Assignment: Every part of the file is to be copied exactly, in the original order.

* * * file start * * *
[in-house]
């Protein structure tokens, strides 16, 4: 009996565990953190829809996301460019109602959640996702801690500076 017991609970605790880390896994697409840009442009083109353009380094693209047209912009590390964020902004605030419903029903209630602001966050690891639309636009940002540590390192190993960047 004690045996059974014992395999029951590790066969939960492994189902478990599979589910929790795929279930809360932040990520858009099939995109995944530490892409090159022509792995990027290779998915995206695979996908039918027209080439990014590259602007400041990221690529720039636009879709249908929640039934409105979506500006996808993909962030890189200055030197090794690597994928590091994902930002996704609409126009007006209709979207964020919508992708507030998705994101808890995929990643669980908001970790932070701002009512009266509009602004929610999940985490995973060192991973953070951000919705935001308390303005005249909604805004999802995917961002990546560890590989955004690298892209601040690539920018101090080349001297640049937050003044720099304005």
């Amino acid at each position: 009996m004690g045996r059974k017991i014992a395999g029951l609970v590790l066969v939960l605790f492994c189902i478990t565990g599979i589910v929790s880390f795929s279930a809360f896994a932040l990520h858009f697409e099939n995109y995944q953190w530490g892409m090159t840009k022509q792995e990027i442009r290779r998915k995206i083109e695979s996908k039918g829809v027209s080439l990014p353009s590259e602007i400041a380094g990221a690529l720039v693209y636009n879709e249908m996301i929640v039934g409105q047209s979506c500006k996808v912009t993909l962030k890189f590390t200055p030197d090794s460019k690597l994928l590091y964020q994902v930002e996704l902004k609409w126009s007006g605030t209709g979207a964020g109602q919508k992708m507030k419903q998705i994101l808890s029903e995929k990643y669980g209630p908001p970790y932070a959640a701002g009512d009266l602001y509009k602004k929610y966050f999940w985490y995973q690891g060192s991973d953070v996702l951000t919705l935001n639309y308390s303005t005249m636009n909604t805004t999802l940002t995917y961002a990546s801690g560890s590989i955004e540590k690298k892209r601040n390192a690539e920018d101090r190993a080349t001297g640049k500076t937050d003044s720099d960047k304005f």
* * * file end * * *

[in-house]
């Protein structure tokens, strides 16, 4: 009996565990953190829809996301460019109602959640996702801690500076 017991609970605790880390896994697409840009442009083109353009380094693209047209912009590390964020902004605030419903029903209630602001966050690891639309636009940002540590390192190993960047 004690045996059974014992395999029951590790066969939960492994189902478990599979589910929790795929279930809360932040990520858009099939995109995944530490892409090159022509792995990027290779998915995206695979996908039918027209080439990014590259602007400041990221690529720039636009879709249908929640039934409105979506500006996808993909962030890189200055030197090794690597994928590091994902930002996704609409126009007006209709979207964020919508992708507030998705994101808890995929990643669980908001970790932070701002009512009266509009602004929610999940985490995973060192991973953070951000919705935001308390303005005249909604805004999802995917961002990546560890590989955004690298892209601040690539920018101090080349001297640049937050003044720099304005």
């Amino acid at each position: 009996m004690g045996r059974k017991i014992a395999g029951l609970v590790l066969v939960l605790f492994c189902i478990t565990g599979i589910v929790s880390f795929s279930a809360f896994a932040l990520h858009f697409e099939n995109y995944q953190w530490g892409m090159t840009k022509q792995e990027i442009r290779r998915k995206i083109e695979s996908k039918g829809v027209s080439l990014p353009s590259e602007i400041a380094g990221a690529l720039v693209y636009n879709e249908m996301i929640v039934g409105q047209s979506c500006k996808v912009t993909l962030k890189f590390t200055p030197d090794s460019k690597l994928l590091y964020q994902v930002e996704l902004k609409w126009s007006g605030t209709g979207a964020g109602q919508k992708m507030k419903q998705i994101l808890s029903e995929k990643y669980g209630p908001p970790y932070a959640a701002g009512d009266l602001y509009k602004k929610y966050f999940w985490y995973q690891g060192s991973d953070v996702l951000t919705l935001n639309y308390s303005t005249m636009n909604t805004t999802l940002t995917y961002a990546s801690g560890s590989i955004e540590k690298k892209r601040n390192a690539e920018d101090r190993a080349t001297g640049k500076t937050d003044s720099d960047k304005f």